Wells Fargo & Co (WFC.N) reported a higher-than-expected 23 percent rise in first-quarter profit on Friday, but its mortgage business showed further signs of slowing and net interest margins continued to shrink.
The fourth-largest U.S. bank by assets has emerged from the financial crisis as the leading U.S. home lender as other banks have pulled back from a business that burned them during the housing bust. But the bank has now seen a decline in home loans for two consecutive quarters as fewer borrowers refinance at low interest rates.
"It's going from great to good," said Sandler O'Neill analyst Scott Siefers. "This is a business that is simply tailing off, and it's going to be very challenging to sustain."
Wells made $109 billion in home loans during the quarter, down from $129 billion in the same quarter a year ago and less than the $125 billion in loans extended in the fourth quarter.
Fees from mortgages dropped 2 percent to $2.8 billion from a year earlier and were down 9 percent from the fourth quarter.
The bank's pipeline of applications for home loans that have not yet closed was $74 billion at the end of the first quarter, down from $81 billion at the end of the fourth quarter.
"Our guess is that mortgage origination levels and revenues will continue to come down," Chief Financial Officer Tim Sloan said in an interview.
He said the bank was seeing an increase in loans taken out by customers buying homes, which will help offset a decline in refinancings. Refinancings accounted for 65 percent of mortgage applications in the first quarter, down from 76 percent a year ago.
Wells' mortgage market share dipped to 27.7 percent at the end of the fourth quarter from 33.9 percent in the first quarter of last year, according to Inside Mortgage Finance, an industry publication. The bank's share could fall to the low- to mid-20 percent range, Sloan said, because the bank is such a dominant player in mortgage refinancings.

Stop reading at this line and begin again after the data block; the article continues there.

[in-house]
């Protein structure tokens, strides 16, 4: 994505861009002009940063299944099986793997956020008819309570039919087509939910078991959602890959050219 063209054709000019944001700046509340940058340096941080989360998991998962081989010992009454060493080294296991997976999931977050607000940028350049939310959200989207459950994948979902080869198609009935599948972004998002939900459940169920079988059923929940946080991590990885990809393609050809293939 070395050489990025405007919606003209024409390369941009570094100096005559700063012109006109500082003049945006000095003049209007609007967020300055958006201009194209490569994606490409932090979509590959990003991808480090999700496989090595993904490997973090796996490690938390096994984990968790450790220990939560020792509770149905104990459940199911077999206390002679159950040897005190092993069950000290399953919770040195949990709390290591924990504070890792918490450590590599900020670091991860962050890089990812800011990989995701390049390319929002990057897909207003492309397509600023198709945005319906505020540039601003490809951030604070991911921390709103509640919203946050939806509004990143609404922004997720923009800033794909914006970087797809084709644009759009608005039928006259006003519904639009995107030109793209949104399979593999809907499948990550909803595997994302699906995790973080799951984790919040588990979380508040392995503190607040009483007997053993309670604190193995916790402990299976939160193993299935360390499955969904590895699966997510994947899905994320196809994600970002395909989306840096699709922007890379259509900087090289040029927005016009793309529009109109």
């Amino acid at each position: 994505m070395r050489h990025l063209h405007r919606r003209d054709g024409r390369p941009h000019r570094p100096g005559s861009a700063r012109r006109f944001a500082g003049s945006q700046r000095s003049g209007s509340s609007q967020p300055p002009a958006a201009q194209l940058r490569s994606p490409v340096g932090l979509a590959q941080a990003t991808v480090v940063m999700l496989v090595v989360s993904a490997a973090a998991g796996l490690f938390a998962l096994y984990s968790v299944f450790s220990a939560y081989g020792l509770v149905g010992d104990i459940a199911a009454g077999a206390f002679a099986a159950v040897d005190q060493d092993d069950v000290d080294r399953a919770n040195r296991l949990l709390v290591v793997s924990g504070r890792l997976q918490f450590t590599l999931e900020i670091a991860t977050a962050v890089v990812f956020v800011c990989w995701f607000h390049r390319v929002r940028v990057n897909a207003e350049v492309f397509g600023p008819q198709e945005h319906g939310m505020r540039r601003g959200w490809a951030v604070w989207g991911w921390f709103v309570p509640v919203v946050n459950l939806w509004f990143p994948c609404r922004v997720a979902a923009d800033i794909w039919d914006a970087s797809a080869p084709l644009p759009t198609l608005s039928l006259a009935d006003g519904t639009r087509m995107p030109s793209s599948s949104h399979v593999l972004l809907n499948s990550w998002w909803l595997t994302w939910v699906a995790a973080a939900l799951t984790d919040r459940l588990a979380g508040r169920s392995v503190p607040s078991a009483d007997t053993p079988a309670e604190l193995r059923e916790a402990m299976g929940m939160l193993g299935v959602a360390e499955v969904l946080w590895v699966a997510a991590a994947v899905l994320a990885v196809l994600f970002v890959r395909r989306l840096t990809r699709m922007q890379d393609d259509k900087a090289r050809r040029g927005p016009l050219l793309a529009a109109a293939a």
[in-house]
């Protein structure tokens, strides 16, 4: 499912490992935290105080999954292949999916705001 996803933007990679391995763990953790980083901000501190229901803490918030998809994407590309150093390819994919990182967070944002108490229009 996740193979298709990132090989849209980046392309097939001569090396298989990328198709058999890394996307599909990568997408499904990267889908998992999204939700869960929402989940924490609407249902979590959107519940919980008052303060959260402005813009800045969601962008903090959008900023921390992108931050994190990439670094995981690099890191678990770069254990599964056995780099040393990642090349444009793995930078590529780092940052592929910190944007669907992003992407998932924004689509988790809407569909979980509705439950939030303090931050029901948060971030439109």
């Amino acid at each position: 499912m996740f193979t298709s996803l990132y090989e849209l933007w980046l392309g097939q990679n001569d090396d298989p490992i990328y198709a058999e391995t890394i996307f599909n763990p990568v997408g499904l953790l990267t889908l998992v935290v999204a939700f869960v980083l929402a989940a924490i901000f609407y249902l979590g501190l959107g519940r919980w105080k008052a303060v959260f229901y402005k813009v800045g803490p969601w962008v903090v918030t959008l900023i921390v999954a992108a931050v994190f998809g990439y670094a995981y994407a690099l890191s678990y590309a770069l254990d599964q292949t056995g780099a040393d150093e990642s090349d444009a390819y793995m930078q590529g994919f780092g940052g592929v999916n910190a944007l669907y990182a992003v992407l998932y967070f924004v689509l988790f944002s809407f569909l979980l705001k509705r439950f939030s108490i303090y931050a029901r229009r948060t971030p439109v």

The bank kicked off the bank earnings season on the same day as JPMorgan Chase & Co (JPM.N). The largest U.S. bank said its first-quarter earnings rose 33 percent to $6.53 billion, but most of its major businesses turned in tepid performances.
Unlike Wells Fargo, though, JPMorgan's mortgage originations rose, by 37 percent from a year earlier and 3 percent from the fourth quarter.
With the debate in Washington heating up over too-big-to fail banks, Wells Fargo Chief Executive John Stumpf took time during the bank's earnings conference call to lash out against efforts to further regulate the largest financial institutions.
"We do not need additional legislation aimed at big banks," Stumpf said. "Important and significant regulatory changes have been made since the financial crisis and we need to give existing regulations a chance to work."
The United States needs banks of all sizes, and large banks have "unique resources and capabilities" to help fuel economic growth, he said.
Stumpf was part of a group of bank CEOs who met with President Barack Obama on Thursday at the White House. The need to revive the U.S. economy and reform immigration and fiscal policy was on the agenda set by the White House. <ID: nL2N0CY1MY>
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Wells Fargo said net income applicable to common shareholders rose in the quarter to $4.93 billion, or 92 cents per share, compared with $4.02 billion, or 75 cents per share, a year earlier.
Analysts, on average, had expected earnings of 88 cents per share, according to Thomson Reuters I/B/E/S.
Excluding preferred dividend payments, the bank's net income was $5.2 billion, up 22 percent.
The results marked the 13th consecutive quarter in which the bank's earnings per share have risen from the preceding quarter.
Total revenue fell slightly to $21.3 billion, missing analysts' average estimate of $21.59 billion.
Wells Fargo held onto $3.4 billion of mortgages that it could have sold to Fannie Mae FNMA.OB and Freddie Mac FMCC.OB, giving up $112 million of revenue.
The bank took similar actions last year and had previously said it would hold onto $2 billion to $3 billion of mortgages that closed in January.
Total non-interest expenses fell 5 percent from a year earlier.
The bank's net interest margin, a closely watched measure of how much money banks make from their loans, fell to 3.48 percent from 3.91 percent a year earlier. Banks' margins are shrinking as older loans with higher interest rates are paid down.
Wells Fargo shares were down 46 cents at $37.05 in afternoon trading. Investors were likely concerned about the bank's net interest margin, minimal loan growth and the mortgage business, said Erik Oja, analyst with S&P Capital IQ.
"The only thing that was really impressive about the quarter was the expense reduction," he said.
(Reporting by Rick Rothacker in Charlotte, N.C.; Editing by Sriraj Kalluvila)